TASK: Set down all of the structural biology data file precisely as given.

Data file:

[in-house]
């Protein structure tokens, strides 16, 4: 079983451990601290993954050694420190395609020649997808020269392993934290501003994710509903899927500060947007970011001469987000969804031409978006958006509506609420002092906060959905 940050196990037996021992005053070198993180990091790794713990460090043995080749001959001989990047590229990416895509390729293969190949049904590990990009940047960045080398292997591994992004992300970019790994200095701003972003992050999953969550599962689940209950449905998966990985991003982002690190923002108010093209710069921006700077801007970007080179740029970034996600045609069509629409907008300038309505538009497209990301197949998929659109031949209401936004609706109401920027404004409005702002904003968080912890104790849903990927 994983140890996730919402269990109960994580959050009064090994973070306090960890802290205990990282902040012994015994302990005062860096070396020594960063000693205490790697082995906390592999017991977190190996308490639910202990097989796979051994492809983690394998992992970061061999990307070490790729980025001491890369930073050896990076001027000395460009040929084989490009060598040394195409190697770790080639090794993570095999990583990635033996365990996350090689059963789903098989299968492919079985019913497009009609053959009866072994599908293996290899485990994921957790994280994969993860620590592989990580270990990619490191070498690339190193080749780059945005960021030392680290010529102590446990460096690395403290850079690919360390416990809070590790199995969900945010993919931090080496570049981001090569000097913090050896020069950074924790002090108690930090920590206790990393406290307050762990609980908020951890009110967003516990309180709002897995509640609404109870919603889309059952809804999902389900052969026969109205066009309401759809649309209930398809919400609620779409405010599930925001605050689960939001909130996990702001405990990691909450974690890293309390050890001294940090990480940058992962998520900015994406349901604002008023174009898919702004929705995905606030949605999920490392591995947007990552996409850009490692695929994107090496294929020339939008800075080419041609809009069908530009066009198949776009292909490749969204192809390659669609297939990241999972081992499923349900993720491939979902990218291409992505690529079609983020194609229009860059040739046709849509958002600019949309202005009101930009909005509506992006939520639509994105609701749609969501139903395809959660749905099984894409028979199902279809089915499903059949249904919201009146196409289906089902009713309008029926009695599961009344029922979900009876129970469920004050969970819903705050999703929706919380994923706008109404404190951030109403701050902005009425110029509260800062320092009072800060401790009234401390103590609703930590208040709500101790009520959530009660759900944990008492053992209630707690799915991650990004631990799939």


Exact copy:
[in-house]
């Protein structure tokens, strides 16, 4: 079983451990601290993954050694420190395609020649997808020269392993934290501003994710509903899927500060947007970011001469987000969804031409978006958006509506609420002092906060959905 940050196990037996021992005053070198993180990091790794713990460090043995080749001959001989990047590229990416895509390729293969190949049904590990990009940047960045080398292997591994992004992300970019790994200095701003972003992050999953969550599962689940209950449905998966990985991003982002690190923002108010093209710069921006700077801007970007080179740029970034996600045609069509629409907008300038309505538009497209990301197949998929659109031949209401936004609706109401920027404004409005702002904003968080912890104790849903990927 994983140890996730919402269990109960994580959050009064090994973070306090960890802290205990990282902040012994015994302990005062860096070396020594960063000693205490790697082995906390592999017991977190190996308490639910202990097989796979051994492809983690394998992992970061061999990307070490790729980025001491890369930073050896990076001027000395460009040929084989490009060598040394195409190697770790080639090794993570095999990583990635033996365990996350090689059963789903098989299968492919079985019913497009009609053959009866072994599908293996290899485990994921957790994280994969993860620590592989990580270990990619490191070498690339190193080749780059945005960021030392680290010529102590446990460096690395403290850079690919360390416990809070590790199995969900945010993919931090080496570049981001090569000097913090050896020069950074924790002090108690930090920590206790990393406290307050762990609980908020951890009110967003516990309180709002897995509640609404109870919603889309059952809804999902389900052969026969109205066009309401759809649309209930398809919400609620779409405010599930925001605050689960939001909130996990702001405990990691909450974690890293309390050890001294940090990480940058992962998520900015994406349901604002008023174009898919702004929705995905606030949605999920490392591995947007990552996409850009490692695929994107090496294929020339939008800075080419041609809009069908530009066009198949776009292909490749969204192809390659669609297939990241999972081992499923349900993720491939979902990218291409992505690529079609983020194609229009860059040739046709849509958002600019949309202005009101930009909005509506992006939520639509994105609701749609969501139903395809959660749905099984894409028979199902279809089915499903059949249904919201009146196409289906089902009713309008029926009695599961009344029922979900009876129970469920004050969970819903705050999703929706919380994923706008109404404190951030109403701050902005009425110029509260800062320092009072800060401790009234401390103590609703930590208040709500101790009520959530009660759900944990008492053992209630707690799915991650990004631990799939």